But a senior Trump administration official told NBC News ahead of the meeting Sunday that the administration was hoping that even a handshake might jump-start negotiations at a lower level led by Stephen Biegun, the U.S. special representative for North Korea.
Those talks could then focus on making more substantive progress on the nuclear issues.
Indeed, Trump said after the meeting that Biegun and Secretary of State Mike Pompeo would be handling the relaunched nuclear talks between the countries.
And while Trump said that sanctions on the North would remain in place for now, he seemed to leave open the possibility that some could be removed during the talks, a shift from the longstanding U.S. position that all sanctions remain in place until a denuclearization deal is struck.
"At some point during the negotiation, things can happen," Trump said.
National security hawks and many of Trump’s critics have warned that such meetings plays into Kim's hands, boosting him domestically and providing room for Pyongyang to continue to stall while it moves ahead with its nuclear program.
North Korea is believed to have dozens of nuclear warheads and the ability to mount them on missiles, but has yet to prove it can deliver those nuclear-tipped missiles successfully to distances as remote as the U.S. mainland.
'He understands me'
Yet Trump projected no sense of urgency on Sunday as he argued there was plenty of time to reach a deal with North Korea, echoing an argument he'd made about resolving the Iran nuclear issue the day before.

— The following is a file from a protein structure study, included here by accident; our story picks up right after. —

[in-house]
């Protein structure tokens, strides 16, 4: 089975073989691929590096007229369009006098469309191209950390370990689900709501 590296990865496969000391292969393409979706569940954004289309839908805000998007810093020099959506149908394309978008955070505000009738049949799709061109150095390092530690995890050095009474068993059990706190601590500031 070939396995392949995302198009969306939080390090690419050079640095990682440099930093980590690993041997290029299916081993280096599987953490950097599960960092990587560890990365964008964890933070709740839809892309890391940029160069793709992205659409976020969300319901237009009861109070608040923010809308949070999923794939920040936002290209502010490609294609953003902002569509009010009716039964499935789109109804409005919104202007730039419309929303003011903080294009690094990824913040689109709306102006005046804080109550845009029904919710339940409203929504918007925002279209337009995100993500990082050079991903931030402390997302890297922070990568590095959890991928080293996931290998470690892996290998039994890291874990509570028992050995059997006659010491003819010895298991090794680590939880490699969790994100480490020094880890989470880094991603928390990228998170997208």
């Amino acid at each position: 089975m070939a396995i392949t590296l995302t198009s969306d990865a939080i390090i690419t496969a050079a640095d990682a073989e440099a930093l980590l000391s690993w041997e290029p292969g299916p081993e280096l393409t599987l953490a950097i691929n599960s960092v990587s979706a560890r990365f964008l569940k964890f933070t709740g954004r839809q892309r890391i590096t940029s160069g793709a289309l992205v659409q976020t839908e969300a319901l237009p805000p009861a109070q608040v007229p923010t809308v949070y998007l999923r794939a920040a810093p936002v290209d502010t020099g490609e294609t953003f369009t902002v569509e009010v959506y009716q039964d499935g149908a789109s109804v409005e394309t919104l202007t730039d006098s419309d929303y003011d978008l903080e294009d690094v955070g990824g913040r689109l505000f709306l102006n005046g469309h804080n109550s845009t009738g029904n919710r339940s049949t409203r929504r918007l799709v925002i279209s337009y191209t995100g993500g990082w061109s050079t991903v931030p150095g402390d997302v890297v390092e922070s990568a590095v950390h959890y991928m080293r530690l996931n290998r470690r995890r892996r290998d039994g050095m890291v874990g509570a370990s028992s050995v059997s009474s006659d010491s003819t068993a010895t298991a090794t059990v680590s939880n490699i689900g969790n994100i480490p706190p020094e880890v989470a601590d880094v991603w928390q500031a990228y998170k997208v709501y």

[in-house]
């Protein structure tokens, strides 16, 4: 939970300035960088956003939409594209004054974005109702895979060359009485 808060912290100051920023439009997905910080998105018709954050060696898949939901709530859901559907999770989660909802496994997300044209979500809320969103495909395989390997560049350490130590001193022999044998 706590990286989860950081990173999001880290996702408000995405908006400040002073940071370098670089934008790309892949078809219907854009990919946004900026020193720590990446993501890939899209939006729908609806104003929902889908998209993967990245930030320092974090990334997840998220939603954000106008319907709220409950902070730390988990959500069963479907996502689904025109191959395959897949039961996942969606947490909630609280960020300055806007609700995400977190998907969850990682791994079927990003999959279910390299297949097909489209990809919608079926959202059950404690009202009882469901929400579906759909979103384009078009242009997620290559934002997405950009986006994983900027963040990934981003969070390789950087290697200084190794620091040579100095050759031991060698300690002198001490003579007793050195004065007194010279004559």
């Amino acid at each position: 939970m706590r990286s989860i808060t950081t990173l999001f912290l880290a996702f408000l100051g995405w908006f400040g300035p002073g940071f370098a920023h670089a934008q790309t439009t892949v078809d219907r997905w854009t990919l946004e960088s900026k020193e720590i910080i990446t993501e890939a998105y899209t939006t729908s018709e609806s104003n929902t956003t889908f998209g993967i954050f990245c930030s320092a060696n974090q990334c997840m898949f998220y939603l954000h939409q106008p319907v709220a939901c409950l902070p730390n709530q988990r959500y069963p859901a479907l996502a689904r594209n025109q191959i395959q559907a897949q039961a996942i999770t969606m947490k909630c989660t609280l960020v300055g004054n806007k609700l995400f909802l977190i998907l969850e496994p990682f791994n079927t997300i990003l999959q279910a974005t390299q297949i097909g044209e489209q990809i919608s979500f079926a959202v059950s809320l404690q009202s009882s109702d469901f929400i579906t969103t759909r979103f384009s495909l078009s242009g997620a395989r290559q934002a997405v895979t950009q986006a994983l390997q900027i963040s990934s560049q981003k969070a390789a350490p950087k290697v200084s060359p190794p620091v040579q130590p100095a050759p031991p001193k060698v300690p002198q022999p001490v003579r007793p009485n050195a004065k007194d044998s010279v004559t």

“I’m never in a rush,” Trump said. “If you’re in a rush, you get yourself in trouble.”
Both Trump and Kim offered invitations to the other to visit their capitals, with Trump saying, "I’ll invite him to the White House right now.” Kim said it would be a “great honor” if Trump visited Pyongyang.
Neither of those are likely to occur in the short term given the immense logistical and security challenges of arranging such a visit between countries that do not have diplomatic relations.
Yet as he talked up his own diplomatic achievements, Trump took significant liberties with history.
He said inaccurately that former President Barack Obama had wanted to meet with Kim but been rejected. He also claimed that tensions with the North had dissipated as soon as he took office, when in fact Trump engaged in a war of words with the North — including his threat to unleash “fire and fury” — that caused significant alarm across Asia and beyond.
"We’ve had peace for two and a half years," Trump said Sunday.
The president also glossed over reports that Kim had ordered some of his negotiators executed following the failed Hanoi summit. Asked whether they were still alive, Trump said "I think they are," adding that the main person the U.S. was familiar with was still living.
"I would hope the rest are too," Trump said. "I would really hope the rest are too. "
Earlier, standing with Moon at the Blue House, South Korea’s equivalent of the White House, Trump said that he and Kim “understand each other, I do believe.”
He said that both he and Kim wanted to hold the meeting “from the beginning.”
“He understands me, and I believe I maybe understand him,” Trump said. “Sometimes that can lead to very good things.”
Moon, a liberal in South Korea’s political world who has pushed hard for more engagement with the North, had said ahead of the Trump-Kim meeting that he planned to let the two leaders meet privately, saying that "as for an inter-Korean dialogue, this will happen a later time."
North Korea, after all, had publicly admonished South Korea for trying to mediate between it and the U.S.
But in the end, Moon did join the U.S. and North Korean leaders for part of their meeting.
Former NBA star Dennis Rodman, who has played an unusual role in U.S.-North Korea diplomacy, wrote on Twitter that he was wishing "my friends" Trump and Kim "a very good meeting."
"Much love to you both and keep up the wonderful progress!" Rodman wrote, appending the hashtag: "#PEACEANDLOVE."